LED position light
Vehicle lighting is vital for both seeing and being seen in traffic. Currently there are many different lighting systems: halogen, Xenon, LED… but all have their use regulated by specific regulations. Below we review the rules of the road to make sure which lights should be used at any given moment.
To begin with, we must distinguish between lights to see and lights to be seen. In the former we have the low beam (“short”) and high beam (“long”) lights. Daytime running lights, on the other hand, are a lighting system for being seen. Now that we have discussed the three systems, let’s look at their differences.
With regard to high beam, art. 16 and Annex X of the General Vehicle Regulations and art. 100 of the General Traffic Regulations establish that all cars in general are obliged to carry them. Optionally, mopeds and light quadricycles, tractors and agricultural or construction machinery may also carry this type of light. In other words, all cars, vans and trucks must have functional “long” lights.
Any car can be fitted with LED lights
Device used to indicate the presence of a vehicle by reflecting the light coming from a light source independent of the vehicle, the observer being close to the source.
Vehicles shall be fitted with a license plate illumination device that, without being dazzling for other road users, makes it possible to read its inscriptions at night in clear weather, at a distance of 20 meters, while the vehicle is stopped.
It shall be installed on vehicles over 2.10 meters wide, as close as possible to the highest outer edge of the vehicle. Its installation will be optional on vehicles between 1.80 and 2.10 meters wide.
The intention to immobilize the vehicle or to slow it down considerably, even when such events are imposed by traffic circumstances, shall be warned, whenever possible, by means of the repeated use of stop lamps.
Approved LED lights
Indication of the downward inclination of the dipped-beam headlamp cut-off line referred to in paragraph 188.8.131.52.1 and of the downward inclination of the front fog lamp cut-off line referred to in paragraph 184.108.40.206.2 of this Regulation.
“Light source module” means the optical part of a device which is specific to that device, contains one or more non-replaceable light sources and could contain one or more lampholders for approved replaceable light sources.
“Incandescent light source” (incandescent lamp) means a light source in which the element emitting visible radiation consists of one or more heated filaments producing thermal radiation.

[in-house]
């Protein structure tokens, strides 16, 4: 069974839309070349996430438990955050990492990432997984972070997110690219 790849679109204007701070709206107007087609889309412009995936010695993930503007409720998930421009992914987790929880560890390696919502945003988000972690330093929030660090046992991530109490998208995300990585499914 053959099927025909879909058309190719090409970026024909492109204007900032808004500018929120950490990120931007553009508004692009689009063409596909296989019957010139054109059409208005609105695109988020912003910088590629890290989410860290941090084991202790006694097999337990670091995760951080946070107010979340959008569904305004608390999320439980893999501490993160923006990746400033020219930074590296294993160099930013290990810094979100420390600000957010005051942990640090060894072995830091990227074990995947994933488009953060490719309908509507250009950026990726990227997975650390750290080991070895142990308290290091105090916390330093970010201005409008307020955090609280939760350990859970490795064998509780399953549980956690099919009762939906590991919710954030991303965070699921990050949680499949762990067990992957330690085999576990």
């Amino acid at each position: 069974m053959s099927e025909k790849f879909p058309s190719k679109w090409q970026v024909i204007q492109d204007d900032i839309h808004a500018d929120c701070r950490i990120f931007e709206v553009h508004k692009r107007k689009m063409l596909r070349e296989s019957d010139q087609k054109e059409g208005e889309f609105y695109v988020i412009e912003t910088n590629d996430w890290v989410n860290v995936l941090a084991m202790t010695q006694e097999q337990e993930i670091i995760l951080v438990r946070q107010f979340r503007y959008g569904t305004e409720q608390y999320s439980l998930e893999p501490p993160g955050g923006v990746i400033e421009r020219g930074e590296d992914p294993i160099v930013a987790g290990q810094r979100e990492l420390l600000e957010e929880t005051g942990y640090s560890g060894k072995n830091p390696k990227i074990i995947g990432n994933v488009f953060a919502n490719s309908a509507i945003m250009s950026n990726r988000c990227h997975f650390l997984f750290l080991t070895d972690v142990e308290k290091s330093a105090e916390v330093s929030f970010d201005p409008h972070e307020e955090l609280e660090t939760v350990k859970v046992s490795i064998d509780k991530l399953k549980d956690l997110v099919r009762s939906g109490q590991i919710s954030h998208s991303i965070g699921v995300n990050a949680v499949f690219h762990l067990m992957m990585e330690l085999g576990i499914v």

“Light emitting diode (LED)” (light emitting diode): a light source in which the element emitting visible radiation consists of one or more semiconductor junctions that produce luminescence/fluorescence by injection.
“Electronic light source control device” means one or more components located between the power supply and the light source, whether or not integrated in the light source or in the applied light, to control the voltage or electric current of the light source.
What is license plate light
This article or section needs a spelling and grammar check, you can help by editing it. When it has been corrected, you can delete this notice. If you are logged in, you can help yourself with the spell checker by activating it in: My preferences → Accessories → Navigation → Navigation → The spell checker highlights spelling errors with a red background.
The short-range illumination, also called dipped beam, confers a lateral and frontal light beam distribution, but without being able to dazzle other road users. This beam is specified for use when there are other vehicles on the road. The international ECE standards for headlamps specify a beam with a sharp, asymmetrical cut-off to prevent an excessive amount of light reaching the view of other drivers who may be preceding or oncoming the vehicle. Glare control is less stringent for the North American SAE, whose standards for headlamps are contained in FMVSS / CMVSS 108. The ECE standards for headlamps specify a beam with a sharp, asymmetric cut-off to prevent an excessive amount of light reaching the view of other drivers who may be preceding or oncoming the vehicle.